I used to know how to make a flower.
To push its tendrils deep into wet earth.
In those days what we ate was simpler.
It’s like that again when the windows grow dark
with a warm coat of brine and clouds
perch and purge their anxious stomach
over hills somehow pinched between great fingers
like dough. I used to know how to make
a hand-made variety, yet there is still a
tenderness like that gentle wet between
a horse’s teeth when you cup its mouth in
your palm. There is the familiar way to draw
a flower: a circle surrounded in curly loops alike the primitive
doilies. To listen like a paper maché ear
with wires sprinkling in and out is how we fared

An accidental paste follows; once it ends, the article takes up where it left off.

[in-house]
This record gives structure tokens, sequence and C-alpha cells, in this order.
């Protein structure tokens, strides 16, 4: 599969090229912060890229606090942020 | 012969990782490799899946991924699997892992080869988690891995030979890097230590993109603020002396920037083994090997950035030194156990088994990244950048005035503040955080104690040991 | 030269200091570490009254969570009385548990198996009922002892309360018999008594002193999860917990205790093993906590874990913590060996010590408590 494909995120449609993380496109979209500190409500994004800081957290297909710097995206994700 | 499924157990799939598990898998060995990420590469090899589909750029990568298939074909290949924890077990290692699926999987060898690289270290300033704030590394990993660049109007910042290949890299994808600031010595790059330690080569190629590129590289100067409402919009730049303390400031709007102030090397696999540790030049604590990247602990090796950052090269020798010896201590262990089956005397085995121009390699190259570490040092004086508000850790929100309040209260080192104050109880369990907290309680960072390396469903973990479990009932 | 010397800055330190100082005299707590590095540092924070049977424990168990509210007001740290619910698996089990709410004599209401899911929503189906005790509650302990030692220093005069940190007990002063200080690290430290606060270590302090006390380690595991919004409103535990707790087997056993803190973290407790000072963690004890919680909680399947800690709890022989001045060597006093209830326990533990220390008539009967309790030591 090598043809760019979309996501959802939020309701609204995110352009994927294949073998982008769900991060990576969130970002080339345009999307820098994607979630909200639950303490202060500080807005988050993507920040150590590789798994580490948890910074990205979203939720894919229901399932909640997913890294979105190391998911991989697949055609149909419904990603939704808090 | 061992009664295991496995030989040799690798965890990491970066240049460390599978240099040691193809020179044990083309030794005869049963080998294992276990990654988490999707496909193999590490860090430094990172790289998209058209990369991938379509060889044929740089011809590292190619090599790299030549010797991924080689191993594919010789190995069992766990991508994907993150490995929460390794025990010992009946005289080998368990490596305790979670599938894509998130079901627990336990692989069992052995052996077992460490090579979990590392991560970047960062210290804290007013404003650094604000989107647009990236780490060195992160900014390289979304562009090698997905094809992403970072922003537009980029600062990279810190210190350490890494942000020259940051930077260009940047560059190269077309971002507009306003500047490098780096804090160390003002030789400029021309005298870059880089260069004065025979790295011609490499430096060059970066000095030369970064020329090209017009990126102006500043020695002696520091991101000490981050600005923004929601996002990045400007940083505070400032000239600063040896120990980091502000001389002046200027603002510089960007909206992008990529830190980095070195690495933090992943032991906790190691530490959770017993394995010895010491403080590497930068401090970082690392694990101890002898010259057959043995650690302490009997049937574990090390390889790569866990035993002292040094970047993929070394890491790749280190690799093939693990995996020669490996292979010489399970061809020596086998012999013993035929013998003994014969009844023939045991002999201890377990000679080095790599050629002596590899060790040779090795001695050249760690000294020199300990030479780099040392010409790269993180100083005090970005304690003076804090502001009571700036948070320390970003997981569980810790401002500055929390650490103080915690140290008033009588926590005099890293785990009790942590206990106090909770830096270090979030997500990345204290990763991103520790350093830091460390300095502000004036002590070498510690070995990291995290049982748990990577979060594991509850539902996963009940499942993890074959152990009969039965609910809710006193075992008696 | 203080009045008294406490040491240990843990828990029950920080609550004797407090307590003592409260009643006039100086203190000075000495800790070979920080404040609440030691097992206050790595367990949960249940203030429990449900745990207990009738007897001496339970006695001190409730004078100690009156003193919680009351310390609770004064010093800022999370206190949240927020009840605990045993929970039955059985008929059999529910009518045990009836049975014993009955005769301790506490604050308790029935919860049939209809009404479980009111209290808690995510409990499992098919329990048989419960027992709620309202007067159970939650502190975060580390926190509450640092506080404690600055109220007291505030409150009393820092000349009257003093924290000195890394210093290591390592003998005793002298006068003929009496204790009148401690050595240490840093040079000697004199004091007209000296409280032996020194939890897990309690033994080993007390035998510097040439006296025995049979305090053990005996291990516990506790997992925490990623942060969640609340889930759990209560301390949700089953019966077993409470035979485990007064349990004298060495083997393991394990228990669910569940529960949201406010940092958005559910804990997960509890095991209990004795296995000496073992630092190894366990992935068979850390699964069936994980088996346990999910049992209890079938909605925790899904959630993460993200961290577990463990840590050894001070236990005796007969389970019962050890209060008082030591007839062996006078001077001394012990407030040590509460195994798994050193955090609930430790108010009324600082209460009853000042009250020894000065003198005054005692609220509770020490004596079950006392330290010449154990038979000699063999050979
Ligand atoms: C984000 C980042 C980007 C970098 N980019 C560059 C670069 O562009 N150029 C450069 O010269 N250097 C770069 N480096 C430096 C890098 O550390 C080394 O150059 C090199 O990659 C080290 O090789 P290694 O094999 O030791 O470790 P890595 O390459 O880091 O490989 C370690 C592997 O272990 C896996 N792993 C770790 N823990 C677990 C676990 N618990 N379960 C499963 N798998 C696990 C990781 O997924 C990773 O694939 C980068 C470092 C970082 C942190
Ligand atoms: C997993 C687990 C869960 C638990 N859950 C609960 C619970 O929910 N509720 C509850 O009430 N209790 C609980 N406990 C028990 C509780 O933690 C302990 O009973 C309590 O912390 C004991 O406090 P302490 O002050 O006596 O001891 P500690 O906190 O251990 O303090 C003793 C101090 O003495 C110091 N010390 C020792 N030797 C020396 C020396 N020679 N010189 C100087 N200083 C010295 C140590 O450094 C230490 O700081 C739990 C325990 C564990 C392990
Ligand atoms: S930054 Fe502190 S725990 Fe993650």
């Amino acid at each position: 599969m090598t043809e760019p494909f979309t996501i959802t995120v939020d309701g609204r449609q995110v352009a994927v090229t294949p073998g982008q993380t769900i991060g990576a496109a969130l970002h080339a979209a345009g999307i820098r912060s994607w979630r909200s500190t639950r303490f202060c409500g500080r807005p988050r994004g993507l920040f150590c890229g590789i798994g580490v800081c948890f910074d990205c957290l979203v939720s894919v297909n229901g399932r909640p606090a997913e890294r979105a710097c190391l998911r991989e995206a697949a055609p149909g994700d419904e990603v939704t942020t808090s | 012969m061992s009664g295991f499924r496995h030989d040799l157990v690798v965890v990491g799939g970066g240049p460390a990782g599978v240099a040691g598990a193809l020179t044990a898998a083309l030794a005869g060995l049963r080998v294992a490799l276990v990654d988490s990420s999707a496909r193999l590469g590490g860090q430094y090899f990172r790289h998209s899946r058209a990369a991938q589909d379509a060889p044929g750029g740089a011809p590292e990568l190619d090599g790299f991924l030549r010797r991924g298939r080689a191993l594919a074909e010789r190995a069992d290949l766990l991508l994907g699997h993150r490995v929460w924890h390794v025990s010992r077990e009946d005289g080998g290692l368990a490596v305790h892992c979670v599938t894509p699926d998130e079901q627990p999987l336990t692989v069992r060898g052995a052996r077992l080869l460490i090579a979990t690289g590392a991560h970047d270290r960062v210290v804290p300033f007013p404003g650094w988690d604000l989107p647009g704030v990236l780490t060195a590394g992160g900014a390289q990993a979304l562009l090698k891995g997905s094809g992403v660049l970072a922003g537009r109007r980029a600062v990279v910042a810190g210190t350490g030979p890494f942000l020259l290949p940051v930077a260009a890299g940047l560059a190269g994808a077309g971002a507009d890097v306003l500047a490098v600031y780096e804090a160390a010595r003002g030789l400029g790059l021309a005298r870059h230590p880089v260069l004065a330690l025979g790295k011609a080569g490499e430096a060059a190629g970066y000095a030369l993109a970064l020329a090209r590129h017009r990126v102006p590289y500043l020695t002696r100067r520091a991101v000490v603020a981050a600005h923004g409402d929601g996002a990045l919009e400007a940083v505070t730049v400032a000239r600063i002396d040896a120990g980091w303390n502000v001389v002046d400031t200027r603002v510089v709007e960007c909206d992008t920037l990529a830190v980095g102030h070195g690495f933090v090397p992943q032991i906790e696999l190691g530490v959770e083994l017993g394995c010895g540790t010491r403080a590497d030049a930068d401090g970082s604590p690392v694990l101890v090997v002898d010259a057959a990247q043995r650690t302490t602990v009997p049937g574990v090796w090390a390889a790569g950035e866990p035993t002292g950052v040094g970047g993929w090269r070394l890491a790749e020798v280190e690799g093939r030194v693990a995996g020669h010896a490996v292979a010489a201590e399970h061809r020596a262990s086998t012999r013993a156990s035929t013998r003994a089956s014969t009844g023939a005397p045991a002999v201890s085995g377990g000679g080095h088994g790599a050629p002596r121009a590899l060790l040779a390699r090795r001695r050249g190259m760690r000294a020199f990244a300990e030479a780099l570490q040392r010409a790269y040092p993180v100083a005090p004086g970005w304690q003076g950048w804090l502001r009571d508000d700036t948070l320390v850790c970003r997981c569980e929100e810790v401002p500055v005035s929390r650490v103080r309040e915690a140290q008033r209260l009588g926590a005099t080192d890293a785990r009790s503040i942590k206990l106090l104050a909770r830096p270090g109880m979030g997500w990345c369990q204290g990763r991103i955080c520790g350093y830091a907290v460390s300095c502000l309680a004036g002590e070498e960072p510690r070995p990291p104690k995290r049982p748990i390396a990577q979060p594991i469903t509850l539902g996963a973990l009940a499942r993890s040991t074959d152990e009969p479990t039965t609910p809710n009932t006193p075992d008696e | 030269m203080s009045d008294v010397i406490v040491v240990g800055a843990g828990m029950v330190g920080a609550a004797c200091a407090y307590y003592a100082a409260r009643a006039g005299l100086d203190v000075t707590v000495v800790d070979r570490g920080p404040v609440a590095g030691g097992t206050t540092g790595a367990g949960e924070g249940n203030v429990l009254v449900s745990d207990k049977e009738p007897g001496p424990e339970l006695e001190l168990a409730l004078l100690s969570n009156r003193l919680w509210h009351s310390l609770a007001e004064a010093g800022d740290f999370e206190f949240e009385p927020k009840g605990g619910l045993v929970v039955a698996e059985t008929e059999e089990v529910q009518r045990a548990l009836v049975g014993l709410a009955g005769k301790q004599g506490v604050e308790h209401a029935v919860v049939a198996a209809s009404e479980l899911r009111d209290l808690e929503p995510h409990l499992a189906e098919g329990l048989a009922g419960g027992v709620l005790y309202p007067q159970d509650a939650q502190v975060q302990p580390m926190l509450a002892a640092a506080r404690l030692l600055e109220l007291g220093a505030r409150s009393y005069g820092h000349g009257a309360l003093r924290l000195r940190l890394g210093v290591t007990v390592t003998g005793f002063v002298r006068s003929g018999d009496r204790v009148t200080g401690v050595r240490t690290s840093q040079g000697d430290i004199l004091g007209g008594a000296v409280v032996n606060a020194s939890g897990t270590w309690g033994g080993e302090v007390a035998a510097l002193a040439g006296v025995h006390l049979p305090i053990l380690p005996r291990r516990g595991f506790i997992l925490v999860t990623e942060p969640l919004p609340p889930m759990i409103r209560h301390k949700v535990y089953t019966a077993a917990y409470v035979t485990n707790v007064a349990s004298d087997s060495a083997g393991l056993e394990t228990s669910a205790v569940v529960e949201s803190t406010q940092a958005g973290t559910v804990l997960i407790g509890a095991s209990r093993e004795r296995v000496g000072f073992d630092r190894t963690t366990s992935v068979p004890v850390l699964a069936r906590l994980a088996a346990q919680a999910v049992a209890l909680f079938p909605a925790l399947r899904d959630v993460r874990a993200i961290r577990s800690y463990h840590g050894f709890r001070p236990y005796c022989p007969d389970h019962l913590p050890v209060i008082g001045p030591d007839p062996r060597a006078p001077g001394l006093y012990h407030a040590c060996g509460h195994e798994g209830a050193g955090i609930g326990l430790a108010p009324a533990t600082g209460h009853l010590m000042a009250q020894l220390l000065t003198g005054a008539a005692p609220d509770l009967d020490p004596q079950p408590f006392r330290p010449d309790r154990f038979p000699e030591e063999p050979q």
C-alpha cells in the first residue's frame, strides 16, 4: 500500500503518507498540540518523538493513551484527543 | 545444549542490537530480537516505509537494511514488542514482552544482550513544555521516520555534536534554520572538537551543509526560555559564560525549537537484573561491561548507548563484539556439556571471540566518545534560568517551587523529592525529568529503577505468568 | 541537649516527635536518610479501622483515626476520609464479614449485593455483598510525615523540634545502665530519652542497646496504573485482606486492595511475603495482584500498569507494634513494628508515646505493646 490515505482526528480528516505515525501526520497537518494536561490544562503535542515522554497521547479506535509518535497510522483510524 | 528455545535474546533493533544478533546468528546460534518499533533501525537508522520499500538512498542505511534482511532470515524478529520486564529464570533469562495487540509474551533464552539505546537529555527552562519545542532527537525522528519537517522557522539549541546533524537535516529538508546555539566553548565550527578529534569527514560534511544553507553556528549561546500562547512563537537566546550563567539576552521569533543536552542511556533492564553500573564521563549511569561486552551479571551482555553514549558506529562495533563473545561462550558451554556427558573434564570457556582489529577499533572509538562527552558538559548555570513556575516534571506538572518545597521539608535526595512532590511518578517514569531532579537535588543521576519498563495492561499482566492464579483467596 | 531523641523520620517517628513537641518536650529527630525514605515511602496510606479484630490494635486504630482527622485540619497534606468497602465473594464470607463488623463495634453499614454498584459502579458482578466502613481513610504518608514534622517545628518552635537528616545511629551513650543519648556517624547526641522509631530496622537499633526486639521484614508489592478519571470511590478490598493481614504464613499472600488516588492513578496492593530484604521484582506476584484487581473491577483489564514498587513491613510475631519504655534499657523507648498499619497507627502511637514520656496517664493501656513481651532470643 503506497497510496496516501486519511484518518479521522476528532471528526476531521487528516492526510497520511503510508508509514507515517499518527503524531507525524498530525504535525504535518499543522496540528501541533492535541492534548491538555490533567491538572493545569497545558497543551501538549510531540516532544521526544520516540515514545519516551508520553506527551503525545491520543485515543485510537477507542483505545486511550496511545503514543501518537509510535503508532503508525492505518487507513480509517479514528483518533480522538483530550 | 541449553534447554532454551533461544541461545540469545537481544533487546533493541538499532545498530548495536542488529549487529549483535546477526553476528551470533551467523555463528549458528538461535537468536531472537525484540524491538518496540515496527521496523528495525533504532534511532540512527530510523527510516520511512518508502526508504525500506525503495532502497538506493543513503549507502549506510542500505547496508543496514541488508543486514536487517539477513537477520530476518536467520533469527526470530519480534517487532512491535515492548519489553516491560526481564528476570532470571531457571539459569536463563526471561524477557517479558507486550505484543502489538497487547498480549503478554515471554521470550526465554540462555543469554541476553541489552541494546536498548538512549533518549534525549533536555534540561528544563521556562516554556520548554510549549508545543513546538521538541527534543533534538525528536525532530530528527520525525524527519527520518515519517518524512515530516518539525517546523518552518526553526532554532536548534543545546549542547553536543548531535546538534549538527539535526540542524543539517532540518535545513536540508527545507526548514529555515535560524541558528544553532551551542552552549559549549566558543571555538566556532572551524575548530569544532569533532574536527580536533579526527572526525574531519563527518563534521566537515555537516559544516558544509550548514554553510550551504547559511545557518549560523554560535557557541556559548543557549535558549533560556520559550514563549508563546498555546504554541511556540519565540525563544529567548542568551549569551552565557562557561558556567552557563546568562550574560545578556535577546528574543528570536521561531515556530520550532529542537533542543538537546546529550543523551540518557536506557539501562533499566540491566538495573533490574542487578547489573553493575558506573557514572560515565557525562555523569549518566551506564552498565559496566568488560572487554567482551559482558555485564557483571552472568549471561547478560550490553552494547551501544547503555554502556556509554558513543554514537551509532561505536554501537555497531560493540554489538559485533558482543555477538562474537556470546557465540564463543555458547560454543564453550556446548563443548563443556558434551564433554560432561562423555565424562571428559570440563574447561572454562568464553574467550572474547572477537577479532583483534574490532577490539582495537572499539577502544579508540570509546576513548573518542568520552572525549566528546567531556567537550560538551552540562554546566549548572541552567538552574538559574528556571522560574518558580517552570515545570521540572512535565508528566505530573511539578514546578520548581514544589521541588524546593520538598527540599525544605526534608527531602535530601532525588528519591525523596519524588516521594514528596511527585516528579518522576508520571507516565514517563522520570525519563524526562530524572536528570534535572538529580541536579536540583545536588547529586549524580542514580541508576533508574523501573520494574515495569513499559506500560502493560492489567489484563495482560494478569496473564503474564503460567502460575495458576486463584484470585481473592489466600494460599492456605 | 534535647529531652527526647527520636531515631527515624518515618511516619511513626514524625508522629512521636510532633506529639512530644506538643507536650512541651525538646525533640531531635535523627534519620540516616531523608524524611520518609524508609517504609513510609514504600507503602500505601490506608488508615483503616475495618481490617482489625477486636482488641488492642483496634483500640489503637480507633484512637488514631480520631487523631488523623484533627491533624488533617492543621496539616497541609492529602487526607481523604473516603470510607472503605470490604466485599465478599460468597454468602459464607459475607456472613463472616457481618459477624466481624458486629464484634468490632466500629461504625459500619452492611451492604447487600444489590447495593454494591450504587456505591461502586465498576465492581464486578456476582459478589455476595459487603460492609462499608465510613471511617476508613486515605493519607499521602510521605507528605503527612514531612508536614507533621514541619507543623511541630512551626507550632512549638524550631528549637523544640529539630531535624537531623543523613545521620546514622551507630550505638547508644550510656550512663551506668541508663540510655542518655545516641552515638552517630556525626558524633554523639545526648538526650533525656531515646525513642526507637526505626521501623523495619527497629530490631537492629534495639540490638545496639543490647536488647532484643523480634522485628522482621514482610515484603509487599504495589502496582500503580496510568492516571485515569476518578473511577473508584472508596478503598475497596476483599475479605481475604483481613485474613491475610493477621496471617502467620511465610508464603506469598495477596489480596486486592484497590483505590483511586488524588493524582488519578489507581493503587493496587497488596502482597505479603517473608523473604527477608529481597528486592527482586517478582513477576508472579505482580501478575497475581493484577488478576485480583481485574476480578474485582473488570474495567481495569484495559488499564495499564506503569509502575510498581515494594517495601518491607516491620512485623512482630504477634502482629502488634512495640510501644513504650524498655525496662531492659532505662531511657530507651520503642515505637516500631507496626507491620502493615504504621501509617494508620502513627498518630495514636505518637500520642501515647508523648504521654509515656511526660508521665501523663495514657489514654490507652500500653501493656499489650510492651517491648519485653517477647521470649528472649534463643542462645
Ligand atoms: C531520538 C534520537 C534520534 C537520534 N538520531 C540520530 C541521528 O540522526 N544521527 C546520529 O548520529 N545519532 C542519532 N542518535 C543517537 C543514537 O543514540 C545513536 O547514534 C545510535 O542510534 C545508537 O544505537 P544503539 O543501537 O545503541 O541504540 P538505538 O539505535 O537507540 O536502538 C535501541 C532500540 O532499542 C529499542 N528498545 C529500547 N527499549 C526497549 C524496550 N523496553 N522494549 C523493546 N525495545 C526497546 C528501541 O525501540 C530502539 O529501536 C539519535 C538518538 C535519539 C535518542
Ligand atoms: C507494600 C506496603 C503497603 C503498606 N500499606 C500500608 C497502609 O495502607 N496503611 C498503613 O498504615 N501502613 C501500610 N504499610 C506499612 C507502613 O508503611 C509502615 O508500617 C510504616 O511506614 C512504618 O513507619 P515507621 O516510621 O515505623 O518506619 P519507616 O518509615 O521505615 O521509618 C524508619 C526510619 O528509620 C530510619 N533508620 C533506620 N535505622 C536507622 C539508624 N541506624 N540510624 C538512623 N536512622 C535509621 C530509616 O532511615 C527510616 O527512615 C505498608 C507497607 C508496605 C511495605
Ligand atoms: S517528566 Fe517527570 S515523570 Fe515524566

when the honey-pear of paisley from bed sheets
bled and moss grew in the green soul
and shook itself from inside. A hog
lies here on its side— The sunlight,
asunder. One frangipani sets on a wooden
tableau. A fried fish plopped on a tray for us
with the sweet meat black water makes
in animals that move broadly in deep
ponds. The outdoor bake oven with its china
and plastic vessels unmatched.
The river in Iowa unfolds its antique diadem.
It seems always the old colors
are there on one side; the new
colors, buoyantly projecting onto the other. You
unpeel first the tart shell like orange
rinds and soft. There is a large family among us,
but not between us, exactly.
When we sit together to eat
on the green shores of a shrinking eternity
there is still a great tenderness, despite
some differences. I used to know how
to make a flower I say. There is a film if
you want to watch that might remind us of a past.
When we talk about making a painting, some say,
we also talk about making a new painting.